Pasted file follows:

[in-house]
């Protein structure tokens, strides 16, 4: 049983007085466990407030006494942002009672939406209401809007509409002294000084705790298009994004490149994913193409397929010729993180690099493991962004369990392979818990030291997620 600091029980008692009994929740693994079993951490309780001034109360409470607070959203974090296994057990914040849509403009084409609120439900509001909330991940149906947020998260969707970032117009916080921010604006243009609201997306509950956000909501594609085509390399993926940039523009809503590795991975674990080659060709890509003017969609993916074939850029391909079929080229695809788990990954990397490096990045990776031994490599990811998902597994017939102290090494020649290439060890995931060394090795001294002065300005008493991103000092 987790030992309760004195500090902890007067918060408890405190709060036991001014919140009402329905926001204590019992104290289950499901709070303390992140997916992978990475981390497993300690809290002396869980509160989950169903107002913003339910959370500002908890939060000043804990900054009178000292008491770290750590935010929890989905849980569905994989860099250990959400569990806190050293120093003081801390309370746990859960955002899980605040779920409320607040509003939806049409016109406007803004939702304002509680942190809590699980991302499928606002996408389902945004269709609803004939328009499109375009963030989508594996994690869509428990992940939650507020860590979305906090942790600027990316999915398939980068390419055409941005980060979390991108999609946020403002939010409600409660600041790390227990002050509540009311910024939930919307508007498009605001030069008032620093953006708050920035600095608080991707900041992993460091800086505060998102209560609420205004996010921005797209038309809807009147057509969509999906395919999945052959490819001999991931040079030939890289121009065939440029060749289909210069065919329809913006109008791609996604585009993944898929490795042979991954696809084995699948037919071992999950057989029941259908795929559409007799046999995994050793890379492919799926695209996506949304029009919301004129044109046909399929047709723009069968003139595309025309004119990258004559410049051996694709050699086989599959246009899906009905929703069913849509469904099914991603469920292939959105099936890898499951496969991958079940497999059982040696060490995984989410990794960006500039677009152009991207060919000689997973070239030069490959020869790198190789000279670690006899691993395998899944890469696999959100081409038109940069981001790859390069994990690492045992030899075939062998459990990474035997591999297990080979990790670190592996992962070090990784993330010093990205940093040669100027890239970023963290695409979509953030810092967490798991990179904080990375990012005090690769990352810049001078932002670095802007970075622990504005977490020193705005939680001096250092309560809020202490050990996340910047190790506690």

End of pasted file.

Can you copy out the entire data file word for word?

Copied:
[in-house]
């Protein structure tokens, strides 16, 4: 049983007085466990407030006494942002009672939406209401809007509409002294000084705790298009994004490149994913193409397929010729993180690099493991962004369990392979818990030291997620 600091029980008692009994929740693994079993951490309780001034109360409470607070959203974090296994057990914040849509403009084409609120439900509001909330991940149906947020998260969707970032117009916080921010604006243009609201997306509950956000909501594609085509390399993926940039523009809503590795991975674990080659060709890509003017969609993916074939850029391909079929080229695809788990990954990397490096990045990776031994490599990811998902597994017939102290090494020649290439060890995931060394090795001294002065300005008493991103000092 987790030992309760004195500090902890007067918060408890405190709060036991001014919140009402329905926001204590019992104290289950499901709070303390992140997916992978990475981390497993300690809290002396869980509160989950169903107002913003339910959370500002908890939060000043804990900054009178000292008491770290750590935010929890989905849980569905994989860099250990959400569990806190050293120093003081801390309370746990859960955002899980605040779920409320607040509003939806049409016109406007803004939702304002509680942190809590699980991302499928606002996408389902945004269709609803004939328009499109375009963030989508594996994690869509428990992940939650507020860590979305906090942790600027990316999915398939980068390419055409941005980060979390991108999609946020403002939010409600409660600041790390227990002050509540009311910024939930919307508007498009605001030069008032620093953006708050920035600095608080991707900041992993460091800086505060998102209560609420205004996010921005797209038309809807009147057509969509999906395919999945052959490819001999991931040079030939890289121009065939440029060749289909210069065919329809913006109008791609996604585009993944898929490795042979991954696809084995699948037919071992999950057989029941259908795929559409007799046999995994050793890379492919799926695209996506949304029009919301004129044109046909399929047709723009069968003139595309025309004119990258004559410049051996694709050699086989599959246009899906009905929703069913849509469904099914991603469920292939959105099936890898499951496969991958079940497999059982040696060490995984989410990794960006500039677009152009991207060919000689997973070239030069490959020869790198190789000279670690006899691993395998899944890469696999959100081409038109940069981001790859390069994990690492045992030899075939062998459990990474035997591999297990080979990790670190592996992962070090990784993330010093990205940093040669100027890239970023963290695409979509953030810092967490798991990179904080990375990012005090690769990352810049001078932002670095802007970075622990504005977490020193705005939680001096250092309560809020202490050990996340910047190790506690």